Article is allright but it just mentioned spam techniques to get backlinks (comments, social media, forum, etc). Come on Blackhat SEO is much more than that!

    • James Bruce
      April 23, 2013 at 12:38 pm

      Such as?

      • Thomas
        April 24, 2013 at 3:52 pm

        Some other techniques at http://en.wikipedia.org/wiki/Spamdexing

        Or more advance like Mal/SEORed-A, maybe?

        • James Bruce
          April 24, 2013 at 4:58 pm

          The malware one was just a redirection - I wouldn't call it "SEO" per se, but definitely a malicious hack.

          A lot of the techniques listed on that wikipedia page weren't relevant even in 2010 though - Google had already nixed things like keyword stuffing, for instance. From what I gathered, it was mostly focussed on acquiring links - this was the last weak point of Google, something they just couldnt figure out yet. How you got those links was where the variation was.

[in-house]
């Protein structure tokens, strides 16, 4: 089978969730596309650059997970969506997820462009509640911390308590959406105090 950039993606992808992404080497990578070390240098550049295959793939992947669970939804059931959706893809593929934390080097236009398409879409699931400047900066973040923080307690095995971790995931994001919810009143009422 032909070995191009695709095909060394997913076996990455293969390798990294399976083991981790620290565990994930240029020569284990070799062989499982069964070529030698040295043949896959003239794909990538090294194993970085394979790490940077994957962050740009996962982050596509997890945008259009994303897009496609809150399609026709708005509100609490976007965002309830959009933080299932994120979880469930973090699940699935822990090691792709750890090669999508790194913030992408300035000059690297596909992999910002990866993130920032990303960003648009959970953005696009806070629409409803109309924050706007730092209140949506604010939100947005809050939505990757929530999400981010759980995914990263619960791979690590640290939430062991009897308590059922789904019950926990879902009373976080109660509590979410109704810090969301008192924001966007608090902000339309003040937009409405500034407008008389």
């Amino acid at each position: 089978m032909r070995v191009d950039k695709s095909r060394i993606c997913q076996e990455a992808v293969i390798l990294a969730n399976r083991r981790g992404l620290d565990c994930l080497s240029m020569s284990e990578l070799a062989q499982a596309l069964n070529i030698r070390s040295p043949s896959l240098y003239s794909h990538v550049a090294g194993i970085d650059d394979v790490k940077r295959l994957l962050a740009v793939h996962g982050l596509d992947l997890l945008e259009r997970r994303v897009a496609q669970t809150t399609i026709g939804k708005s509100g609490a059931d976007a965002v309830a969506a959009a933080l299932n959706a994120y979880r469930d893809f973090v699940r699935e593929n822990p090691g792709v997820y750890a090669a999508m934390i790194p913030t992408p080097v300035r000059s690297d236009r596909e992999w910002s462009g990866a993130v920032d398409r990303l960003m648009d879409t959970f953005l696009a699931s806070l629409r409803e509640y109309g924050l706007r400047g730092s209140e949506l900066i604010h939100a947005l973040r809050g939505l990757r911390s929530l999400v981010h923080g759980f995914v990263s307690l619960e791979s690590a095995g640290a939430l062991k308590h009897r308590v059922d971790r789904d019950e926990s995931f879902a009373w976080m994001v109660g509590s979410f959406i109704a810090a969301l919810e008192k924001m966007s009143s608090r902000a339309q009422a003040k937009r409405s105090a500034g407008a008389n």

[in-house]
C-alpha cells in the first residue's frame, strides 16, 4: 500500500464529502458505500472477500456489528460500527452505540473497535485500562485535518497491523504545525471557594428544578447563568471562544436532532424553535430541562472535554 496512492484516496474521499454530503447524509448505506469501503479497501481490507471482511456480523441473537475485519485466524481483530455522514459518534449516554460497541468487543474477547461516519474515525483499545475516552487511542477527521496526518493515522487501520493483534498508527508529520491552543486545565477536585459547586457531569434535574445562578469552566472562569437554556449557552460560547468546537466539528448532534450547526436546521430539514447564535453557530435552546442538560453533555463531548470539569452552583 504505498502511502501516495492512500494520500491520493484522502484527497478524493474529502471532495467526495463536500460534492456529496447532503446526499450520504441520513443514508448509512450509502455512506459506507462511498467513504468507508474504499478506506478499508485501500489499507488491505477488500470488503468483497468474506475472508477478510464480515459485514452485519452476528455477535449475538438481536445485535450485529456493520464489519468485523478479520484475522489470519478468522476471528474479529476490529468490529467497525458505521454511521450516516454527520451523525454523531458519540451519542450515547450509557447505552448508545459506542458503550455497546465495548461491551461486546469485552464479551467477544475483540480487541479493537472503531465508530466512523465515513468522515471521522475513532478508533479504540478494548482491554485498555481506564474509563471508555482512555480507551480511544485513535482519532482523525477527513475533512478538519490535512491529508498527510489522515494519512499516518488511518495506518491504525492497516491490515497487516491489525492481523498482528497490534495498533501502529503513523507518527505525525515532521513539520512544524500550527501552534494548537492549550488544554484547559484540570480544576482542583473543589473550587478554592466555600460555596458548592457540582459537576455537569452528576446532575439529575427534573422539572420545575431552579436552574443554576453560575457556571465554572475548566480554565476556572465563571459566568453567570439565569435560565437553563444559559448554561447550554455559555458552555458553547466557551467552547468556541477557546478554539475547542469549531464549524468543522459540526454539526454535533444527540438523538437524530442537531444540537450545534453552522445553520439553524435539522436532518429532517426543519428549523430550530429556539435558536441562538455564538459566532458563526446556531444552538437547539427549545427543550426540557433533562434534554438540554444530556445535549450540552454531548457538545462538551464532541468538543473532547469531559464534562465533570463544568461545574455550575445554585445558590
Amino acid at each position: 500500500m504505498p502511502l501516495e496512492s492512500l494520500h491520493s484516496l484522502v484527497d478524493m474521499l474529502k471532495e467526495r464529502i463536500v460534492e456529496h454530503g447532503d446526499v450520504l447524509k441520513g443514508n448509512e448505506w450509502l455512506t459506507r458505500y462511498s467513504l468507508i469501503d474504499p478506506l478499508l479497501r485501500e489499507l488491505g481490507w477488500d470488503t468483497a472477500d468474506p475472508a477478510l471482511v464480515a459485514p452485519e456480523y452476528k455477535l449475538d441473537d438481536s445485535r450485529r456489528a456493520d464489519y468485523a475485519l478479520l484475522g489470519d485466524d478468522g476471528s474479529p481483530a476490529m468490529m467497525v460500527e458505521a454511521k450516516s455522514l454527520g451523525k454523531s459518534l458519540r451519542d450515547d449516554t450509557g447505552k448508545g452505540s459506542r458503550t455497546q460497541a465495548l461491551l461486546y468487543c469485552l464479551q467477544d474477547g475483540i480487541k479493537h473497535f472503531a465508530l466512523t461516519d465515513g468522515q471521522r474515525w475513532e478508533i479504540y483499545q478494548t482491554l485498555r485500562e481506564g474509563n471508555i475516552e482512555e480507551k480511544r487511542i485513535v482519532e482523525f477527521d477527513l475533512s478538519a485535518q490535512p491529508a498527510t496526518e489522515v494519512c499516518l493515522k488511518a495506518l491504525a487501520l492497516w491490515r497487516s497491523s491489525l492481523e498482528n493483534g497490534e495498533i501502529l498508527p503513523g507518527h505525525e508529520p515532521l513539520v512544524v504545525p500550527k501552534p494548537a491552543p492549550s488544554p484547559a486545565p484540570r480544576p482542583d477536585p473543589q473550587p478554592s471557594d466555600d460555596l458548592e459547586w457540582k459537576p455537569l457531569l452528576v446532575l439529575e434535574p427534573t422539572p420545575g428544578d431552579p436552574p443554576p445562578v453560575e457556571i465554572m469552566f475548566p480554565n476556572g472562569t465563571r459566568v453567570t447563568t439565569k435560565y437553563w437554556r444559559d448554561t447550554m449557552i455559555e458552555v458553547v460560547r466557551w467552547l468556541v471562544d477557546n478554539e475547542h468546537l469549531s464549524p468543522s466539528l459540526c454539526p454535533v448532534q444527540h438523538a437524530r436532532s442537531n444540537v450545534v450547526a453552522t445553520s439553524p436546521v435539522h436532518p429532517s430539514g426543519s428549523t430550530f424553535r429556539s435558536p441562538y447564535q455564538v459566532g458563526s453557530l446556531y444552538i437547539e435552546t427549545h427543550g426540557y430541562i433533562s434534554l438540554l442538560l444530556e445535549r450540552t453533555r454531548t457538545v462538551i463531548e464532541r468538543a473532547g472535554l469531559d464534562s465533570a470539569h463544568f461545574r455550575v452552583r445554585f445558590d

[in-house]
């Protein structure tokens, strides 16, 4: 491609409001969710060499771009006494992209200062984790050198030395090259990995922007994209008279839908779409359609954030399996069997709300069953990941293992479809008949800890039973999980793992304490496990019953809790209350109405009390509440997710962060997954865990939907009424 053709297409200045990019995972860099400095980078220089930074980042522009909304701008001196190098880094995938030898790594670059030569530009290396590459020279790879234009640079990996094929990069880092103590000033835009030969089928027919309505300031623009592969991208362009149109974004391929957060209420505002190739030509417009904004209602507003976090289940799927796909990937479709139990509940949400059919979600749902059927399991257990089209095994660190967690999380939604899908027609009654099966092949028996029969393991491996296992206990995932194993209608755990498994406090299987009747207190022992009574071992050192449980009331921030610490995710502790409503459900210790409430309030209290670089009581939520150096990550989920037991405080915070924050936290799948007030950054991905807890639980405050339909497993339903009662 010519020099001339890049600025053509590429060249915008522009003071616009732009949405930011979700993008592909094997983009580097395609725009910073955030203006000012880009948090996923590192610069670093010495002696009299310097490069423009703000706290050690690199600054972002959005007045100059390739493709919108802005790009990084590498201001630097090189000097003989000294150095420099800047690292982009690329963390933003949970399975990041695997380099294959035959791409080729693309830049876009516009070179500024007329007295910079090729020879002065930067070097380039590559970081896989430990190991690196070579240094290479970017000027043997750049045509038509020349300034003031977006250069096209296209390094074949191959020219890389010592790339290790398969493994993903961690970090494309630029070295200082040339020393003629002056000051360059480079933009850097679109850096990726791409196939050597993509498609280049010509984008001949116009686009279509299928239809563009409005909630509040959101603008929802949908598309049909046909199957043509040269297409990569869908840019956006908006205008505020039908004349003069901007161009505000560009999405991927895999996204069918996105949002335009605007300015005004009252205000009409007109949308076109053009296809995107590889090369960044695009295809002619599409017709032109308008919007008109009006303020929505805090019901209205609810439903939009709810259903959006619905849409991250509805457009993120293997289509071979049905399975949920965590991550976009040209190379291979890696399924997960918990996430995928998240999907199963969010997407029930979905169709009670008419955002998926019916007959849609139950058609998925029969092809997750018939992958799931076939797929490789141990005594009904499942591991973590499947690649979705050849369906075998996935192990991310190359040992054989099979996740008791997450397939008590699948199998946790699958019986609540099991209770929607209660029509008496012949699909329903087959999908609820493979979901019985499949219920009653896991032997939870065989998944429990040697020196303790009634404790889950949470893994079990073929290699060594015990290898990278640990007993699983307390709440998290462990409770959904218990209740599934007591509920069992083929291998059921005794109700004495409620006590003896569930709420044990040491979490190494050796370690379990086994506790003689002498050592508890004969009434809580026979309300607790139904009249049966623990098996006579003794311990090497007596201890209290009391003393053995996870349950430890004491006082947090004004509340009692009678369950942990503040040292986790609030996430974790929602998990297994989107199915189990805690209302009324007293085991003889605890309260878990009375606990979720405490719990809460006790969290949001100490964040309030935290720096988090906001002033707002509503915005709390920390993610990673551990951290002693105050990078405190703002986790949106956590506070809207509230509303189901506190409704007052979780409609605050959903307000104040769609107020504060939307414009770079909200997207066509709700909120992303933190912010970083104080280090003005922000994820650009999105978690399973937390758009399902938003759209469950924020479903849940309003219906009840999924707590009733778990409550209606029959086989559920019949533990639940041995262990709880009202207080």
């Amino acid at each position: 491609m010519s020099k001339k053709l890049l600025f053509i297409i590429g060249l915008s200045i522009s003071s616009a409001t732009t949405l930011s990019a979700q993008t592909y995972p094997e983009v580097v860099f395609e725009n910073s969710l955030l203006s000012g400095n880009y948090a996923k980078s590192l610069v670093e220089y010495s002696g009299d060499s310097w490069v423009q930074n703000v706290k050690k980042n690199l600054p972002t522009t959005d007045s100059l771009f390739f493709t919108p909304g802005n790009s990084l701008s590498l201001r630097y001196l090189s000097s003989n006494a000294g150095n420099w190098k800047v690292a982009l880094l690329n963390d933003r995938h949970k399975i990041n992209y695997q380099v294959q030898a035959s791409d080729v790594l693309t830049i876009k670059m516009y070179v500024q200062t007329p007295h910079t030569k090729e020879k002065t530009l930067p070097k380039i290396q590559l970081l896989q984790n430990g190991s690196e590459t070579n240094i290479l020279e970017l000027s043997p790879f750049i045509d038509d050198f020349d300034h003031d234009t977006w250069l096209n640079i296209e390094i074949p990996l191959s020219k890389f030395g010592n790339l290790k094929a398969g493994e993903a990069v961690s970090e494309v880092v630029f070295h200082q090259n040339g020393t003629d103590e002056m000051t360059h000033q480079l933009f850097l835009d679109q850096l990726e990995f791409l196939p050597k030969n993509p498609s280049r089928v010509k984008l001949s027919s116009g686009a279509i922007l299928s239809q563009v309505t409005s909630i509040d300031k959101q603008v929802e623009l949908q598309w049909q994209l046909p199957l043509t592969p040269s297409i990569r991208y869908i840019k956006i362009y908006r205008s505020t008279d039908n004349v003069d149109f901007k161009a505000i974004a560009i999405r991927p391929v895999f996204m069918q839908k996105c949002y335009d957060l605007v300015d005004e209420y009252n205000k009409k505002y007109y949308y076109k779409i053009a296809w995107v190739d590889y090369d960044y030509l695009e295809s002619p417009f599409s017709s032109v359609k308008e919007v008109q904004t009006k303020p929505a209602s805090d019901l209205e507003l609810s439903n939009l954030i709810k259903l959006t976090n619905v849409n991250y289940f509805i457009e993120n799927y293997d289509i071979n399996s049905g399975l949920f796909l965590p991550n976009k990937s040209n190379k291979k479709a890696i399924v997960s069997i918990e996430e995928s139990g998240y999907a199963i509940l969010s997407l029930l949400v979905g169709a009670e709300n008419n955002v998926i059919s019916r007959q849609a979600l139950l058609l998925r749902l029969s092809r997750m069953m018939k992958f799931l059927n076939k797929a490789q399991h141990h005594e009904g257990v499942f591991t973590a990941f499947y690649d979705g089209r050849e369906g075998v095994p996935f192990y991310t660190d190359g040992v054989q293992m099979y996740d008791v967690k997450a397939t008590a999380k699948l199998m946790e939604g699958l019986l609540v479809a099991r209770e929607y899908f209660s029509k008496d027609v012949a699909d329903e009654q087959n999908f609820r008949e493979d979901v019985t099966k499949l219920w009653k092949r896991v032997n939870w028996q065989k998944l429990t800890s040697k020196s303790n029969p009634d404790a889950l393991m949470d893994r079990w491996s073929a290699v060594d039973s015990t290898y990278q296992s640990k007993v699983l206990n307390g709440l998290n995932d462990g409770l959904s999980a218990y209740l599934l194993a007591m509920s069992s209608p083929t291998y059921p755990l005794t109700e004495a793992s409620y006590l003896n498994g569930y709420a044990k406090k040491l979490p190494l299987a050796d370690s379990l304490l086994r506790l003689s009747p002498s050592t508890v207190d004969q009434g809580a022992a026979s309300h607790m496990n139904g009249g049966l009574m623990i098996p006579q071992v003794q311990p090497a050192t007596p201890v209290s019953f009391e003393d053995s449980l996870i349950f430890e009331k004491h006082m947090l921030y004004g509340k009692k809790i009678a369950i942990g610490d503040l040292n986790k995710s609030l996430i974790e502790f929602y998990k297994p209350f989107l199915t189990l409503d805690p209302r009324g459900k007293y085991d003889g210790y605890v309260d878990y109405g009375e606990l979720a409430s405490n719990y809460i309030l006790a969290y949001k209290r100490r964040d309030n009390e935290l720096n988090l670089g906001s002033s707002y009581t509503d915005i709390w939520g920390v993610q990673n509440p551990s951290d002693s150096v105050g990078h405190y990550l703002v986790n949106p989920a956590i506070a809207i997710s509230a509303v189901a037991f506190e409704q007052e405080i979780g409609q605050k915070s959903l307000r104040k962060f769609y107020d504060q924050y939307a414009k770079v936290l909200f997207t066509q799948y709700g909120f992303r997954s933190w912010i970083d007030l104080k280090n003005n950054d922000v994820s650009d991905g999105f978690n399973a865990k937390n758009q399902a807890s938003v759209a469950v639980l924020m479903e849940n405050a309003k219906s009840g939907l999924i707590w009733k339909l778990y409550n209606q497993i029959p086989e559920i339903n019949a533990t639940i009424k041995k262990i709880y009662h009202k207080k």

4. Scott M
    April 22, 2013 at 10:38 am

    A fascinating look inside a world that few of us are aware of.The desperate measures that people use to push product onto the consumer is amazing.

  5. macwitty
    April 22, 2013 at 8:46 am

    "Google ....retroactively fixing sites that have had this kind of blackhat work done on them is virtually impossible" So what is the black hat trick today? We know it exist esp on "hard to reach page 1" search word.

    • James Bruce
      April 22, 2013 at 1:02 pm